Where is James Bond’s Q, Dr. Robotnik of Sonic the Hedgehog fame or Back to the Future’s Doc Brown when you need them? It just might take people with the determination and creativity of these famous fictional inventors to come up with the game-changing energy breakthroughs the world sorely needs right now.
World energy demand is projected to increase by a third between 2010 and 2035, and without changes to our current system we may be hard pressed to line up the energy sources we’ll need to sustain an ever growing planet.
While the future may be murky, when put into proper perspective, the situation doesn’t seem hopeless. When you think about it, the energy challenge is not unlike other formidable struggles our pioneers faced and conquered over the last century or so. When the chips were down, great men and women rose to the occasion and relentlessly pushed for improvements.
Polio, one of the most frightening illnesses in 1950s North America, has almost been eradicated worldwide, thanks in part to American doctor Jonas Edward Salk who developed the first vaccination against the disease that paralyzes children.
The rights of women have been elevated in many corners of the world, thanks to the Famous Five and other courageous groups like them. And advances in engineering and planning have made large cities cleaner and healthier places to live.
Often, the problems of our past have been overcome by an unwillingness to accept the status quo, resilience in the face of failure and collective action toward a solution. When it comes to our energy challenge, however, our debate seems to be polarized. Whether the subject is greenhouse gas emissions, pipelines or oil sands, it sometimes seems constructive, fact-based dialogue is missing in action along with cooperation and collaboration.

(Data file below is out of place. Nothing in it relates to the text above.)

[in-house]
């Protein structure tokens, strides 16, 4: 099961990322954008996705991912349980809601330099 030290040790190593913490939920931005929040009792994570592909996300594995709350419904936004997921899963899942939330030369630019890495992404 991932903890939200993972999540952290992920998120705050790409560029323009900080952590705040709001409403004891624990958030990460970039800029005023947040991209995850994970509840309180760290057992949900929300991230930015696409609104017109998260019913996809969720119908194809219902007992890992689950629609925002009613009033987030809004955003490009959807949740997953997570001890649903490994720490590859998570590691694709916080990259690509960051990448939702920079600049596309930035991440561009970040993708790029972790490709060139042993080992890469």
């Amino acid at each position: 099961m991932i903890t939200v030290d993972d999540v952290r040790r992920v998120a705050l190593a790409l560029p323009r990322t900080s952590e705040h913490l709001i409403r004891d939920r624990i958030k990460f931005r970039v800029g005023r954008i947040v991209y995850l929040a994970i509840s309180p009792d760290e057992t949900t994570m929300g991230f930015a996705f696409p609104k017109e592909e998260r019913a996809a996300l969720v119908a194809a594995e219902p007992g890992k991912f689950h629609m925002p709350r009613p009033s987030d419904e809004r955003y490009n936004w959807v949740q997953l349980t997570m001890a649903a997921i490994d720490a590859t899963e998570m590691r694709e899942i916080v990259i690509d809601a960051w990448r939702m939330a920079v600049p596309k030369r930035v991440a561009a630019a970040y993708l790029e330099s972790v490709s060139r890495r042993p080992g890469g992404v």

Despite less than fertile conditions, thought, there have been some out-of-the-box ideas for tackling aspects of our energy challenge that would make our fictional innovators proud.
From the technology community, the American Scientific magazine recently showcased seven radical and imaginative proposals aiming to use energy more efficiently and reduce emissions, among them magic air conditioners, carbon-sucking salts and solar gasoline.
There have also been some interesting though less exotic ideas put forth closer to home. International integrated energy company Sasol is looking at building a gas-to-liquids facility (PDF) in Alberta’s industrial heartland to convert natural gas into transportation fuels. An aboriginal group called G Seven Generations Ltd. is proposing a rail link to transport crude from the oil sands to the marine export terminal in Valdez, Alaska, as an alternative to a pipeline across the Rocky Mountains. And not to be outdone, the Oil Sands Leadership Initiative is exploring the field of synthetic biology through the International Genetically Engineered Machine competition to address challenges in oil sands extraction and reclamation.
Constructive contributions needed
Like any ingenuity, these ideas have their strengths and weaknesses and supporters and detractors. Some ideas may prove viable and attract the required capital and stakeholder support while others won’t even get off the drawing board. For us, passing judgment is beyond our scope. What’s significant here is that these ideas have been propsoed in the spirit of helping to solve a problem. To the proponents of such ideas, we say good work and continue to let great innovators of the world - fictional or otherwise - show you the way.